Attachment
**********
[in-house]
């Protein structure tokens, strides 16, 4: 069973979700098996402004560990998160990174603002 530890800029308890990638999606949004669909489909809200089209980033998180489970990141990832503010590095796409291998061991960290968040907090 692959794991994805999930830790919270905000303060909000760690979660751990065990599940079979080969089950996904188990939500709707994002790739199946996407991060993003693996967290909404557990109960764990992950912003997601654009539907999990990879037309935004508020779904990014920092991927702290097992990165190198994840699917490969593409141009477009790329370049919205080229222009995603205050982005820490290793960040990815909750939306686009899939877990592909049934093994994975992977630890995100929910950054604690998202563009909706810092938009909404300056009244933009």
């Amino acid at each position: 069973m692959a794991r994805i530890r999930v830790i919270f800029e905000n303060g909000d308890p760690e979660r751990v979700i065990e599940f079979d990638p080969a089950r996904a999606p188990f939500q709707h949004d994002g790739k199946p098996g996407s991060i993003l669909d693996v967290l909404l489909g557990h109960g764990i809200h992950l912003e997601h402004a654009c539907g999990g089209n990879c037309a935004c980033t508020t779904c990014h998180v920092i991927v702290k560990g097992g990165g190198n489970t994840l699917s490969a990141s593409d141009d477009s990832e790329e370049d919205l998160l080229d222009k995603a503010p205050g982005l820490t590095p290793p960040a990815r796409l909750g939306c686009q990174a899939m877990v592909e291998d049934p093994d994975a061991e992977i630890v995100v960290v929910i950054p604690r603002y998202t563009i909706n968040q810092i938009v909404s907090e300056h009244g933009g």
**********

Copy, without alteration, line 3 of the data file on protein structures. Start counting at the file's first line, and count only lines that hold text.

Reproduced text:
């Amino acid at each position: 069973m692959a794991r994805i530890r999930v830790i919270f800029e905000n303060g909000d308890p760690e979660r751990v979700i065990e599940f079979d990638p080969a089950r996904a999606p188990f939500q709707h949004d994002g790739k199946p098996g996407s991060i993003l669909d693996v967290l909404l489909g557990h109960g764990i809200h992950l912003e997601h402004a654009c539907g999990g089209n990879c037309a935004c980033t508020t779904c990014h998180v920092i991927v702290k560990g097992g990165g190198n489970t994840l699917s490969a990141s593409d141009d477009s990832e790329e370049d919205l998160l080229d222009k995603a503010p205050g982005l820490t590095p290793p960040a990815r796409l909750g939306c686009q990174a899939m877990v592909e291998d049934p093994d994975a061991e992977i630890v995100v960290v929910i950054p604690r603002y998202t563009i909706n968040q810092i938009v909404s907090e300056h009244g933009g």